ASSA ABLOY’s Code Handle protects Fylab physiotherapy practice with secure PIN-operated handles

In all medical settings, people are coming and going all day. Therapists leave their personal belongings in changing rooms, patients want privacy in consulting rooms, open or unlocked doors can be an invitation to opportunists. Yet keeping track of mechanical keys can be a tiresome task for a small practice. There is a solution: the Code Handle PIN lock from ASSA ABLOY. In Irun, in Spain’s Basque country, Fylab sought easy electronic door security for their consulting rooms. These rooms house expensive specialist equipment for the various therapeutic disciplines offered by Fylab. Requirements were straightforward: a simple, secure, keyless access solution designed to work in a facility that gets a lot of daily traffic from professionals and the public. They needed a locking device that is easy to retrofit and incorporates a contemporary device design to match with Fylab’s modern medical workplace. Adding electronic security to room doors The Code Handle PIN-locking door handle added electronic security to three consulting-room doors at FylabThe Code Handle PIN-locking door handle added electronic security to three consulting-room doors at Fylab – without wires or cables. Two screws fit a Code Handle to almost any interior door (between 35mm to 80mm thick). One doesn’t even need to change their existing door cylinder. “I am no artist or handyman, but I managed to fit the handles within 10 minutes,” says Fylab founder, Borja Saldias Retegui. Code Handle adds electronic security to almost any interior door without disrupting its aesthetics. If one needs to secure a door facing a public space, Code Handle does it subtly and with zero hassle. At Fylab, Code Handle devices locks both wooden and glass doors, keeping equipment and therapists’ personal belongings safe. Allows up to 9 different PIN numbers “We like the solution a lot because we can do away with keys,” adds Borja. Code Handle removes the need to track cumbersome keys or install expensive access control. Because every Code Handle allows up to 9 different PIN numbers (4 to 6 digits), all authorised staff at Fylab can have their own security code. Two standard batteries (CR2) slot inside the handle, typically lasting 30,000 lock/unlock cycles before replacement The practice manager cancels or amends PINs at any time using the master PIN. Two standard batteries (CR2) slot inside the handle, typically lasting 30,000 lock/unlock cycles before replacement. It’s simple. “Code Handle is unique in comparison to common code door locks: it has the code function and battery incorporated inside its handle, so you don’t need to make extra modifications to your door,” explains Lars Angelin, Business Development Manager for Code Handle at ASSA ABLOY EMEA. Auto-locking feature of Code Handle Auto-locking is another helpful feature. When the door closes, Code Handle locks it automatically. One doesn’t need to put down whatever they are carrying, and no one can open it from the outside while they are not looking. To keep the door open briefly, one can simply hold Code Handle down for 5 seconds and it remains temporarily unlocked. For convenience, Code Handle always opens freely from the inside. “Code Handle provides the simplest solution for access control in a small facility,” says Borja. To learn more about Code Handle please visit: https://campaigns.assaabloyopeningsolutions.eu/codehandle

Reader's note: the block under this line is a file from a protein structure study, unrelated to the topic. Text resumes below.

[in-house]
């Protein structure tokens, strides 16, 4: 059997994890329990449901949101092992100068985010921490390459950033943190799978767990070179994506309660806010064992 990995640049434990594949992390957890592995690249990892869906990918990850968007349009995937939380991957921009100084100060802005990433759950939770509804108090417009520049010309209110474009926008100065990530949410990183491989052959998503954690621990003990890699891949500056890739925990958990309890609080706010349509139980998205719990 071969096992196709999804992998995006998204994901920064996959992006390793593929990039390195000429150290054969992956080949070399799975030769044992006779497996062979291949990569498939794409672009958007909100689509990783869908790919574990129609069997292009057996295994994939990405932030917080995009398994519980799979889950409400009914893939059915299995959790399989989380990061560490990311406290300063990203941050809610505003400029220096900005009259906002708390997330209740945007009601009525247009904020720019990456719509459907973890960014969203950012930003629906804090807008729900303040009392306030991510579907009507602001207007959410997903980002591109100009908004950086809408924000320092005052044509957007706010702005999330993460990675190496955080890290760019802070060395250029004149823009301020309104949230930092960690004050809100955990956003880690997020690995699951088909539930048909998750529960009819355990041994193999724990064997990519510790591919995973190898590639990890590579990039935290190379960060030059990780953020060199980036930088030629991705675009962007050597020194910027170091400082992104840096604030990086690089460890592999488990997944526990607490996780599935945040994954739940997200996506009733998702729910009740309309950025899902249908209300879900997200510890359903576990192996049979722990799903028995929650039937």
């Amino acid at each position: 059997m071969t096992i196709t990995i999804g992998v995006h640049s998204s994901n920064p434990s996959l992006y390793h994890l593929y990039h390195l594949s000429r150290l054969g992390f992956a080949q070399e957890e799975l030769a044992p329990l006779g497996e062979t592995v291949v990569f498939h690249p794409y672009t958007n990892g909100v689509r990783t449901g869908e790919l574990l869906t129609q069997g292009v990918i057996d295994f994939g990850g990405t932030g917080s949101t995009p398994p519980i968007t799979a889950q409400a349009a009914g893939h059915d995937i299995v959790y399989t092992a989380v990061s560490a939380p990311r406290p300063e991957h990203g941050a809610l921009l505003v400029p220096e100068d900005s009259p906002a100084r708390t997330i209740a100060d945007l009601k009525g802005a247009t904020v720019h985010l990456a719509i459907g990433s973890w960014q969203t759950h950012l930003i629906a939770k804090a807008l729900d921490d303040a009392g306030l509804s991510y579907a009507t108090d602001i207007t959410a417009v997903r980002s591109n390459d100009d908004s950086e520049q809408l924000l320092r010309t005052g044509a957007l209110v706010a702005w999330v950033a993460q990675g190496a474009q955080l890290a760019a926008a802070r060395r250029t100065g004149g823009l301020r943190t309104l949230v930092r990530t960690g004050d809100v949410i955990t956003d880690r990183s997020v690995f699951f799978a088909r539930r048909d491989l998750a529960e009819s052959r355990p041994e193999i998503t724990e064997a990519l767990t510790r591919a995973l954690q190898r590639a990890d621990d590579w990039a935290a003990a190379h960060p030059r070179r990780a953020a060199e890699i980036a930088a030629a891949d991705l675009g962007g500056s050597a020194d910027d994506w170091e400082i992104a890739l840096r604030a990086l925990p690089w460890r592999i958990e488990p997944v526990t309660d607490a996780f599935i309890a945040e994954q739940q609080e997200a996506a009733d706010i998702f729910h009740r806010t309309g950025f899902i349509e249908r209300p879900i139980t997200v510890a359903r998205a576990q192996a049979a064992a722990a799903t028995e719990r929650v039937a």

What are the challenges and benefits of mobile access control?
What are the challenges and benefits of mobile access control?

There is a broad appeal to the idea of using a smartphone or wearable device as a credential for physical access control systems. Smartphones already perform a range of tasks that extend beyond making a phone call. Shouldn’t opening the door at a workplace be among them? It’s a simple idea, but there are obstacles for the industry to get there from here. We asked this week’s Expert Panel Roundtable: What are the challenges and benefits of mobile access control solutions?